Series: Extreme Precipitation And Wisconsin's Climate

Climate change is already beginning to affect Wisconsin in subtle but important ways. As the average global temperature creeps upward, climatologists have projected that the upper Midwest will experience heavier precipitation. This shift means not just a greater volume of water in the form of rain or snow, but also more intense storms happening more frequently. While climate change on its own isn't necessarily the culprit behind a given storm, its effects can intensify existing weather patterns and make long-running climatic cycles more unpredictable. While researchers work to understand how climate change interacts with seasonal cycles like El Niño and how human activities affect the outcome of catastrophic floods, communities across the state face new challenges protecting people, infrastructure and their economy.
 
Audio: 
Shared via
WPR
Water levels on Wisconsin's rivers and lakes are starting to rise due to snow melt. But officials from the state Department of Natural Resources warn groundwater levels in the state are already at or near record highs.
Audio: 
Shared via
WPR
Winter is historically when water levels recede in the Great Lakes. But in January 2020, Lake Michigan broke a 33-year-old record high, according to the U.S. Army Corps of Engineers.
Shared via
PBS Wisconsin
Wisconsin is putting in for a FEMA assessment of Lake Michigan shoreline damage in Milwaukee, Racine and Kenosha counties following winter storms and lakeshore flooding. Racine County Emergency Management coordinator David Maack discusses the damage to public infrastructure.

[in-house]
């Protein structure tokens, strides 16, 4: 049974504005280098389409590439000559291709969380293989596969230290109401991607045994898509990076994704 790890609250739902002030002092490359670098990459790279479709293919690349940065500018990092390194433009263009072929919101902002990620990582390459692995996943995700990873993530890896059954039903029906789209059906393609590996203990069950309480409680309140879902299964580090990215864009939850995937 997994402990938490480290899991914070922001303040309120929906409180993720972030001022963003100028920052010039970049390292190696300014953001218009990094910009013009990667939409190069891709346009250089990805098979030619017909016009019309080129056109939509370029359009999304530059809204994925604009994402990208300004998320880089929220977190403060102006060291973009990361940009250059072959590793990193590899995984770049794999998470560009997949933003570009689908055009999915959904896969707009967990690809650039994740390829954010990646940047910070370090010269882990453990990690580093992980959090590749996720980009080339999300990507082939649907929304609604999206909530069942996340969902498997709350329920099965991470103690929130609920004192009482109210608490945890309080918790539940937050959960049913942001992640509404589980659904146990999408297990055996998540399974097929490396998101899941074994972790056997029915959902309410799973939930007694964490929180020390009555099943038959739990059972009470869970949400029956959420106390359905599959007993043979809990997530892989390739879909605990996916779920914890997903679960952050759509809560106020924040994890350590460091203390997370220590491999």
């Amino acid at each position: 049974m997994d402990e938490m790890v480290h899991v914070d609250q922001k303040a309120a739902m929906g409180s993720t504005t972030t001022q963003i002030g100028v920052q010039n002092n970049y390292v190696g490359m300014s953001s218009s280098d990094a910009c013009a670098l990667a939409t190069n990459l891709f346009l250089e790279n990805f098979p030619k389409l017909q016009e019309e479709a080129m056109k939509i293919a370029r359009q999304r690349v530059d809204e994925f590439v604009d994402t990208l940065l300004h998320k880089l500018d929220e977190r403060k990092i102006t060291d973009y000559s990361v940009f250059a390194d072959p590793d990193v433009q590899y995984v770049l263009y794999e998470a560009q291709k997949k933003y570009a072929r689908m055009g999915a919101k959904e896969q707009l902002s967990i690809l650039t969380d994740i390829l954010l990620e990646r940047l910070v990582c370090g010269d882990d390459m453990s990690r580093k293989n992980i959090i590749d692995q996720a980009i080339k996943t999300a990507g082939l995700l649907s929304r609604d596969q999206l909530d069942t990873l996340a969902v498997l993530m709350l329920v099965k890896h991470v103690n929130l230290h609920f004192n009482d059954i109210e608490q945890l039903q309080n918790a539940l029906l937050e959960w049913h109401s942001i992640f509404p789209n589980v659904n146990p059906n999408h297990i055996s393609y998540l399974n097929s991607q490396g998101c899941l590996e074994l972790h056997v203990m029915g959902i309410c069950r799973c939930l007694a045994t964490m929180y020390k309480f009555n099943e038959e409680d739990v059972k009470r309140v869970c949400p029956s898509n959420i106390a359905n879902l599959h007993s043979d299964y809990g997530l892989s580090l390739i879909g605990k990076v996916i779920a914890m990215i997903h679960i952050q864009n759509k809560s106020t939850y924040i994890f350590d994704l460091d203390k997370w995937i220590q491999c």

As climate change increases the likelihood of more extreme storms and subsequent floods in coming years, what is the state doing about the potential risks to dams? What does the situation look like at a more local level?
Audio: 
Shared via
WPR
Wisconsin in 2018 saw its most sewer overflow events since 2010, with increasing volumes of discharged waste. Experts say the problem plagues communities across the Great Lakes. Driving the spike: intensifying rainfall due to climate change.
Audio: 
Shared via
WPR
Since 2008, there have been 14 dams that have failed statewide, said Tanya Lourigan, state dam safety engineer with the Wisconsin Department of Natural Resources.
Audio: 
Shared via
WPR
As communities are under threat from more frequent, intense storms, a report by the nonprofit Pew Charitable Trusts found Wisconsin is among 13 cities and states that have been able to reduce their vulnerability to flooding.
Over the last few years, bridges and roads have washed away during flash floods across Wisconsin. But how can engineers tackle the problem in order to prevent this kind of infrastructure damage in the future?
Shared via
WPR
A task force in Monroe County will focus immediately on warning people who live in watersheds that have faced repeated flooding in the last 12 years. But the group will also take a long-range approach to dealing with climate change.
Audio: 
Shared via
WPR
As Wisconsin braces for climate change and a future with more flooding, a conservationist discusses the role that wetlands can play.